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Cockalmand History, Family Crest & Coats of Arms



While the Anglicized versions of Irish names are familiar to most people, many Irish names have a long and proud Gaelic heritage that is often unknown. The Cockalmand surname stems from two distinct Gaelic names O'Clúmháin, derived from the Irish root "clúmh," meaning "down," or "feathers," and from O Colmain, derived the Latin word "columba," which means "dove." [1]CITATION[CLOSE]
Harrison, Henry, Surnames of the United Kingdom: A Concise Etymological Dictionary Baltimore: Geneological Publishing Company, 2013. Print


Early Origins of the Cockalmand family


The surname Cockalmand was first found in County Sligo (Irish: Sligeach), in the province of Connacht in Northwestern Ireland, where they were a sept of O'Colmain, a branch of Hy Fiachrach. [2]CITATION[CLOSE]
MacLysaght, Edward, More Irish Families. Dublin: Irish Academic Press, 1982. Print. (ISBN 0-7165-0126-0)

Early History of the Cockalmand family


This web page shows only a small excerpt of our Cockalmand research.
Another 178 words (13 lines of text) covering the years 117 and 1172 are included under the topic Early Cockalmand History in all our PDF Extended History products and printed products wherever possible.

Cockalmand Spelling Variations


The recording of names in Ireland in the Middle Ages was an inconsistent endeavor at best. The many regional dialects and the predominate illiteracy would have made common surnames appear unrelated to the scribes of the period. Research into the name Cockalmand revealed spelling variations, including Colman, Coleman, O'Colman, MacColeman, McColeman, Coalman, Coulman, Colemen, Colmen, Coalmen, Colmin, Colmen, Coulmen, Coulmin, Colemin and many more.

Early Notables of the Cockalmand family (pre 1700)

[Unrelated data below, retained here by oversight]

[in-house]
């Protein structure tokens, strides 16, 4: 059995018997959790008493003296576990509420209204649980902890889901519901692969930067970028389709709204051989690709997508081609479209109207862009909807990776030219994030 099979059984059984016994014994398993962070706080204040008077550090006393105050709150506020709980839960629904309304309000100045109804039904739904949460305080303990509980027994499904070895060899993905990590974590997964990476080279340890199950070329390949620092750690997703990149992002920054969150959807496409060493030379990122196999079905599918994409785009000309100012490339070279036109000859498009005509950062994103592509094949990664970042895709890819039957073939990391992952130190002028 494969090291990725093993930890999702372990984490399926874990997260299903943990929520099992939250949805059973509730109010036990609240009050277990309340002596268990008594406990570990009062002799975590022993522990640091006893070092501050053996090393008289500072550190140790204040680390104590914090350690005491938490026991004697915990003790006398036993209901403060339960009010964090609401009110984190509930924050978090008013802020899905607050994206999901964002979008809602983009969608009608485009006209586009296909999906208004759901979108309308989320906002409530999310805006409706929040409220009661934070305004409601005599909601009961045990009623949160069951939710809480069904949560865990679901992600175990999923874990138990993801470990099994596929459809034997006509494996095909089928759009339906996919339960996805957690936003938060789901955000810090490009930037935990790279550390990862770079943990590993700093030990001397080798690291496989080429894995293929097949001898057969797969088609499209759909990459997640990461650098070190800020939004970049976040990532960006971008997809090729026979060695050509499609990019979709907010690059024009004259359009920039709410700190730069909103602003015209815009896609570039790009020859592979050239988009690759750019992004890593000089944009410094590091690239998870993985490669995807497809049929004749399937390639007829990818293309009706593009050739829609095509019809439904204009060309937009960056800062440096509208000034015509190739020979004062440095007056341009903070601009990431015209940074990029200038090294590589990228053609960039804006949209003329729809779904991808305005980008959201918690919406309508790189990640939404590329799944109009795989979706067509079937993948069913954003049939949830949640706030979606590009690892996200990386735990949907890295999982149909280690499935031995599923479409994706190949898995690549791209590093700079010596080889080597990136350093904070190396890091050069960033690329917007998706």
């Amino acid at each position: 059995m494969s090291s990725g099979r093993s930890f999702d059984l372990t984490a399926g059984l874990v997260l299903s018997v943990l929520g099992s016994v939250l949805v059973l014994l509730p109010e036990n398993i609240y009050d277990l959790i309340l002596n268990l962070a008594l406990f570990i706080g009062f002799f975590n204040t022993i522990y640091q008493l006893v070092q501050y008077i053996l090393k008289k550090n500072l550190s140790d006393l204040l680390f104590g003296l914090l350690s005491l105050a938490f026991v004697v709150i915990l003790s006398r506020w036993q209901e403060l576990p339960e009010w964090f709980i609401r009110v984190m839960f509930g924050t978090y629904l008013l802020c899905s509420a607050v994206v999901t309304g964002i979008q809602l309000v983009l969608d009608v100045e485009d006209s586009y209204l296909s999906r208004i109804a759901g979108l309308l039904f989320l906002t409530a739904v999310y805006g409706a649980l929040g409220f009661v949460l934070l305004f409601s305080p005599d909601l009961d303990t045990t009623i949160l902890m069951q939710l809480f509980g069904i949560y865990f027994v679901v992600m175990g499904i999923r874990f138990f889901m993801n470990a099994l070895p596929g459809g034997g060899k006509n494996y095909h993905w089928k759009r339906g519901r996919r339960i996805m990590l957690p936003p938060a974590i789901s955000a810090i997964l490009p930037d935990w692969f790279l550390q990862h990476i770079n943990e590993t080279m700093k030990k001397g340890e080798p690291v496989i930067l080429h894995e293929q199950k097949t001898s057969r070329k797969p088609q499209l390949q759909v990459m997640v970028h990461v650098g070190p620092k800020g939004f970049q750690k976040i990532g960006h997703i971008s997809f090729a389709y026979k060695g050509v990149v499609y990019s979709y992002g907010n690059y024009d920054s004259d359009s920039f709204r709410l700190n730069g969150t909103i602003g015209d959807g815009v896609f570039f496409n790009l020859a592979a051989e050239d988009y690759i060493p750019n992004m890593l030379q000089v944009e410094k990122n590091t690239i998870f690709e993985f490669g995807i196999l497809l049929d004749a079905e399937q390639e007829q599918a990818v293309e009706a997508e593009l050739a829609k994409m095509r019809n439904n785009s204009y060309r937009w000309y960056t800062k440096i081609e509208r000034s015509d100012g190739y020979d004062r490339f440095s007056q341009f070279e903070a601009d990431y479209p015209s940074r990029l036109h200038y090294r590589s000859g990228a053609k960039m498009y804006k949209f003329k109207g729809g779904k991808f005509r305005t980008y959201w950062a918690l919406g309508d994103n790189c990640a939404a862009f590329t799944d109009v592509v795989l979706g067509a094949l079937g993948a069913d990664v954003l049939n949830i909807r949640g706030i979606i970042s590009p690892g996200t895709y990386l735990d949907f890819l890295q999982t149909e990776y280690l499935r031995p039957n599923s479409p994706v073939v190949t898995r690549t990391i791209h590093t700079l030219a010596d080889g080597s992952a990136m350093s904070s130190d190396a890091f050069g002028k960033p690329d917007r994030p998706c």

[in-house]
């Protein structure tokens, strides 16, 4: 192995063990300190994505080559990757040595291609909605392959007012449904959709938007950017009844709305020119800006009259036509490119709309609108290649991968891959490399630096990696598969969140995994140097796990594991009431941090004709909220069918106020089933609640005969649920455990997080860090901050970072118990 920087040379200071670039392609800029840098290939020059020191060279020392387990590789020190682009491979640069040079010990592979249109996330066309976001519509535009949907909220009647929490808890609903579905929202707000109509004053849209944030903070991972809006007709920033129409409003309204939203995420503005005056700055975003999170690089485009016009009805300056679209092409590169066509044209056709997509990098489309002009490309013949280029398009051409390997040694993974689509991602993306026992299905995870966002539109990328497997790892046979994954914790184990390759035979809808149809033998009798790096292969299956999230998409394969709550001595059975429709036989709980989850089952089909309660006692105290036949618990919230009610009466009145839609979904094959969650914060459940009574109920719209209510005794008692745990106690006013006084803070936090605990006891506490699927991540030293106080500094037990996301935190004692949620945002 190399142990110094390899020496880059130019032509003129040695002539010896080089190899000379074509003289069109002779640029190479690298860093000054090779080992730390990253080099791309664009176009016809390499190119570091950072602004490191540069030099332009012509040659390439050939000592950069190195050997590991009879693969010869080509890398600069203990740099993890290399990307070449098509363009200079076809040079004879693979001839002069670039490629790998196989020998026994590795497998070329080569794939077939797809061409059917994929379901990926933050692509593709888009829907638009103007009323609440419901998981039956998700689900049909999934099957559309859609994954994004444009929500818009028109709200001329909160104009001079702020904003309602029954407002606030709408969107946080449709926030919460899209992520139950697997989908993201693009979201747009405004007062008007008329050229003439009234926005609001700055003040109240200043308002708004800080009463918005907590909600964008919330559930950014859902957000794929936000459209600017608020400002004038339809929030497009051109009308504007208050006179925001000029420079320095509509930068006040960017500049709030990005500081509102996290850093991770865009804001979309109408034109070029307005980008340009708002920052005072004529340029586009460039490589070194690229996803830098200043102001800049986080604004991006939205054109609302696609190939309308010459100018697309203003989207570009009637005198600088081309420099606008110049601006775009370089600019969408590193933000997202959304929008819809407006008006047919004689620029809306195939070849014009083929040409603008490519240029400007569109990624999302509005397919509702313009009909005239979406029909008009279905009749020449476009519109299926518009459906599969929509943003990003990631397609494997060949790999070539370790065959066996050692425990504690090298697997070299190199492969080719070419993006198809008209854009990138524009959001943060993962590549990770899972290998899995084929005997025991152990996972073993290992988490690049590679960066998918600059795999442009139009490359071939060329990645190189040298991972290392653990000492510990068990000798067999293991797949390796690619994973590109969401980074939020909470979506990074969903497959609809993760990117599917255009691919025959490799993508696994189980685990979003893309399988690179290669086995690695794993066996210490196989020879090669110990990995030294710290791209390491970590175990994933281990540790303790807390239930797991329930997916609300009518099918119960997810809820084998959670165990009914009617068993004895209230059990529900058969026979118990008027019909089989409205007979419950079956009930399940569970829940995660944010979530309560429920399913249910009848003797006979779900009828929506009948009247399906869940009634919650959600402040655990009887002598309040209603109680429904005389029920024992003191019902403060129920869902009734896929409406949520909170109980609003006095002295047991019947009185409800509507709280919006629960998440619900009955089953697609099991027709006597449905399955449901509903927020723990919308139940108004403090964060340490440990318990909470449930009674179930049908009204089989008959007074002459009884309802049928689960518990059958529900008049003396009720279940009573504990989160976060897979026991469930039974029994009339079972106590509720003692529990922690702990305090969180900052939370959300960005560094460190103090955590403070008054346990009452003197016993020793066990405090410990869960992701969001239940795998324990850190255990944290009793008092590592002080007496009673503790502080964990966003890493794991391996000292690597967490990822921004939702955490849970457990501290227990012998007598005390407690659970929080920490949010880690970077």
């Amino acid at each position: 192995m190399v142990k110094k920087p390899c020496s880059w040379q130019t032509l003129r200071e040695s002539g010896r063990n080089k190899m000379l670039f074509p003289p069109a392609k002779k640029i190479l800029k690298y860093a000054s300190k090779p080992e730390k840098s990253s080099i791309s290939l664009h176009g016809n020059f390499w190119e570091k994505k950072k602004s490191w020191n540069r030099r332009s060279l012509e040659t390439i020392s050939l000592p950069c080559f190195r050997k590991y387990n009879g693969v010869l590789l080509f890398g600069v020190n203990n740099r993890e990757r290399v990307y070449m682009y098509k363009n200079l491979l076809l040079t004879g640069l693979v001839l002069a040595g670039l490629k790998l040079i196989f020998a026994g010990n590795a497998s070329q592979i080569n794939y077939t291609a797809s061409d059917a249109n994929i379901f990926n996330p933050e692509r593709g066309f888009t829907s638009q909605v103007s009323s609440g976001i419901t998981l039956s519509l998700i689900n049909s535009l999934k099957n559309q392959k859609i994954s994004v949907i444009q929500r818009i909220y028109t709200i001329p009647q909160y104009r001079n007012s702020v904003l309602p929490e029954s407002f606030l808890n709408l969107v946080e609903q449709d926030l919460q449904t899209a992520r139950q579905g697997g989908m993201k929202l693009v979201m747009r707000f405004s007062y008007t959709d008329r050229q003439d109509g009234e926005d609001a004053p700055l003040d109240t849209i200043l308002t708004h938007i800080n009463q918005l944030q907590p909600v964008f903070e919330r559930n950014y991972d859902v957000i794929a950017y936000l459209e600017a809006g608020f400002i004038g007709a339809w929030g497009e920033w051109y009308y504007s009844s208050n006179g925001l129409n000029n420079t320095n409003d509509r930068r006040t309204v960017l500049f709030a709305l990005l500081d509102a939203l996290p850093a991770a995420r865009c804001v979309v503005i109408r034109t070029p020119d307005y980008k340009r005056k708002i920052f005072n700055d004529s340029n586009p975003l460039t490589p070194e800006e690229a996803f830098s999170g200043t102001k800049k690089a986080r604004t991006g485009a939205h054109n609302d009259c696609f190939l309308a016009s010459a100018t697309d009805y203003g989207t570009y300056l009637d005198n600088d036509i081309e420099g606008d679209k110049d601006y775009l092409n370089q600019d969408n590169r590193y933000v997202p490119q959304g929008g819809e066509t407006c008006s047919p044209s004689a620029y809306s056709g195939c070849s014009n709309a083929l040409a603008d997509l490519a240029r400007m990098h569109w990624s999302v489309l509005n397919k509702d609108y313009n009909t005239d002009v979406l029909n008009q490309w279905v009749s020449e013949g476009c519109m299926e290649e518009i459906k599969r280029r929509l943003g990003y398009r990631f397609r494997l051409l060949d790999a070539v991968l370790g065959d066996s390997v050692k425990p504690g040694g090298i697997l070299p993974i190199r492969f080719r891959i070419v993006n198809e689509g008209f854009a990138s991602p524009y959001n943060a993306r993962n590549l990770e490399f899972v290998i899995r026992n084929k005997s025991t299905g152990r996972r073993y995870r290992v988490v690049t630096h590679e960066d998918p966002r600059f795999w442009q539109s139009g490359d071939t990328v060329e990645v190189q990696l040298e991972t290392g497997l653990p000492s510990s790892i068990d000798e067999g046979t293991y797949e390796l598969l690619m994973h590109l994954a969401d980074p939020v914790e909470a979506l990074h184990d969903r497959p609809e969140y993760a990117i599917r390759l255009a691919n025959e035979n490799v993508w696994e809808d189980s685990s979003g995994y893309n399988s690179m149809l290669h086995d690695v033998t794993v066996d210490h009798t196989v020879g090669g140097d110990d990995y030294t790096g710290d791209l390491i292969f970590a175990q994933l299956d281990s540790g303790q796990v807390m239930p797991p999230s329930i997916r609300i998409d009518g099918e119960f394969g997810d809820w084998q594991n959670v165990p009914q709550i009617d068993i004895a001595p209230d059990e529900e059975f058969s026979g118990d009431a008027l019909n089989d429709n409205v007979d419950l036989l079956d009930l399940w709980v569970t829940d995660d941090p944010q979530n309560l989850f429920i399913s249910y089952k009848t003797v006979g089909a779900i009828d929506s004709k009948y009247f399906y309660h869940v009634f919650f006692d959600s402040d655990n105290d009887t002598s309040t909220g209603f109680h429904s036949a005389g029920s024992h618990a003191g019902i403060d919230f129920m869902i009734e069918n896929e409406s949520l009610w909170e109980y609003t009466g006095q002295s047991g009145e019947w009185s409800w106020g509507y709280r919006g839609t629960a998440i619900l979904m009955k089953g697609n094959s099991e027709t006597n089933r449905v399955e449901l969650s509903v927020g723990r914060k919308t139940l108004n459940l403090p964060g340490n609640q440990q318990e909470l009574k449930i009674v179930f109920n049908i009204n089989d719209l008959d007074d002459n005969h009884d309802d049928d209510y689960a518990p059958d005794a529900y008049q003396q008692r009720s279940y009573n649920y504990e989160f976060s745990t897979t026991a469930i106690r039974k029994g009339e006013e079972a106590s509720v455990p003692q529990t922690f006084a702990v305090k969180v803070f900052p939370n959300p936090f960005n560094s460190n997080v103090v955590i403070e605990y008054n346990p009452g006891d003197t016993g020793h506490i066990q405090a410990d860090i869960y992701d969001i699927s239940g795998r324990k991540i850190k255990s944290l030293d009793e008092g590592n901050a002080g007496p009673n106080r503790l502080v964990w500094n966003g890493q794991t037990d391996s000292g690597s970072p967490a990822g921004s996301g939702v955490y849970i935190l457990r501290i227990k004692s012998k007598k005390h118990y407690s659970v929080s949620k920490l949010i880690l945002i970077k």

More information is included under the topic Early Cockalmand Notables in all our PDF Extended History products and printed products wherever possible.

Migration of the Cockalmand family to the New World and Oceana


The 19th century saw a great wave of Irish migrating out of their homeland in a great measure due to the oppressive imperial policies of the English government and landowners. Many of these Irish families sailed to North America aboard overcrowded passenger ships. By far, the largest influx of Irish immigrants to North America occurred with Great Potato Famine during the late 1840s. These particular immigrants were instrumental in creation of the United States and Canada as major industrial nations because the many essential elements such as the roadways, canals, bridges, and railways required an enormous quantity of cheap labor, which these poor immigrants provided. Later generations of Irish in these countries also went on to make valuable contributions in such fields as the arts, commerce, politics, and education. Extensive research into immigration and passenger lists has revealed many early immigrants bearing the name Cockalmand: Thomas Coleman, who arrived in America from Marlborough in Wiltshire, England; Thomas Coleman settled in Newbury, and later Boston, Massachusetts. He was under contract, but not indentured to Sir Richard Saltonstall, to keep his cattle. He was negligent and unfaithful, as the court ruled, but, strangely a year later in 1637.

Cockalmand Family Crest Products



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Citations


  1. ^ Harrison, Henry, Surnames of the United Kingdom: A Concise Etymological Dictionary Baltimore: Geneological Publishing Company, 2013. Print
  2. ^ MacLysaght, Edward, More Irish Families. Dublin: Irish Academic Press, 1982. Print. (ISBN 0-7165-0126-0)

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